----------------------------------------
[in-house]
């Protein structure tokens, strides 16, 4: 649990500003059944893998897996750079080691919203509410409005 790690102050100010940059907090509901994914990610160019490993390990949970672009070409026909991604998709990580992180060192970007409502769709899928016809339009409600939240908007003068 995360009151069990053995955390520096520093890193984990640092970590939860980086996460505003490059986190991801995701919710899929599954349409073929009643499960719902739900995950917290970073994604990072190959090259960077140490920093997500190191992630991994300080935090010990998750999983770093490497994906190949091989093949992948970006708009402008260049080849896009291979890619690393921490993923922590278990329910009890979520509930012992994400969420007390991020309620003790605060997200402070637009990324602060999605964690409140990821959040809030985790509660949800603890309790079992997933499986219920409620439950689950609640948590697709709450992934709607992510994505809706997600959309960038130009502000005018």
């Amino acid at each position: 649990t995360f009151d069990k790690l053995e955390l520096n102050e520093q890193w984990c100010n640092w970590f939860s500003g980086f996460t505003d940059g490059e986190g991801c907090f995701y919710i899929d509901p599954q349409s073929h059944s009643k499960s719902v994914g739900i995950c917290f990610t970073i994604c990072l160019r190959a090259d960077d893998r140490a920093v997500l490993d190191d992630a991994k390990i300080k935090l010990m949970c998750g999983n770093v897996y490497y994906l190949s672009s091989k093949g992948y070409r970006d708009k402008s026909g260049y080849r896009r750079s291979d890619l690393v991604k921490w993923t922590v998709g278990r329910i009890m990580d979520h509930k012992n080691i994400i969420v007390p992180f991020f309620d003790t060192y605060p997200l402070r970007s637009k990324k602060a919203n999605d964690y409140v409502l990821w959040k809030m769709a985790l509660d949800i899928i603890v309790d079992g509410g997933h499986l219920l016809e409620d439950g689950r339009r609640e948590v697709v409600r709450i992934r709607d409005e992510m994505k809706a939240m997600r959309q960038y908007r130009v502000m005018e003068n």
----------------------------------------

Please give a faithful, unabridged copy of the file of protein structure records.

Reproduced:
[in-house]
């Protein structure tokens, strides 16, 4: 649990500003059944893998897996750079080691919203509410409005 790690102050100010940059907090509901994914990610160019490993390990949970672009070409026909991604998709990580992180060192970007409502769709899928016809339009409600939240908007003068 995360009151069990053995955390520096520093890193984990640092970590939860980086996460505003490059986190991801995701919710899929599954349409073929009643499960719902739900995950917290970073994604990072190959090259960077140490920093997500190191992630991994300080935090010990998750999983770093490497994906190949091989093949992948970006708009402008260049080849896009291979890619690393921490993923922590278990329910009890979520509930012992994400969420007390991020309620003790605060997200402070637009990324602060999605964690409140990821959040809030985790509660949800603890309790079992997933499986219920409620439950689950609640948590697709709450992934709607992510994505809706997600959309960038130009502000005018």
């Amino acid at each position: 649990t995360f009151d069990k790690l053995e955390l520096n102050e520093q890193w984990c100010n640092w970590f939860s500003g980086f996460t505003d940059g490059e986190g991801c907090f995701y919710i899929d509901p599954q349409s073929h059944s009643k499960s719902v994914g739900i995950c917290f990610t970073i994604c990072l160019r190959a090259d960077d893998r140490a920093v997500l490993d190191d992630a991994k390990i300080k935090l010990m949970c998750g999983n770093v897996y490497y994906l190949s672009s091989k093949g992948y070409r970006d708009k402008s026909g260049y080849r896009r750079s291979d890619l690393v991604k921490w993923t922590v998709g278990r329910i009890m990580d979520h509930k012992n080691i994400i969420v007390p992180f991020f309620d003790t060192y605060p997200l402070r970007s637009k990324k602060a919203n999605d964690y409140v409502l990821w959040k809030m769709a985790l509660d949800i899928i603890v309790d079992g509410g997933h499986l219920l016809e409620d439950g689950r339009r609640e948590v697709v409600r709450i992934r709607d409005e992510m994505k809706a939240m997600r959309q960038y908007r130009v502000m005018e003068n």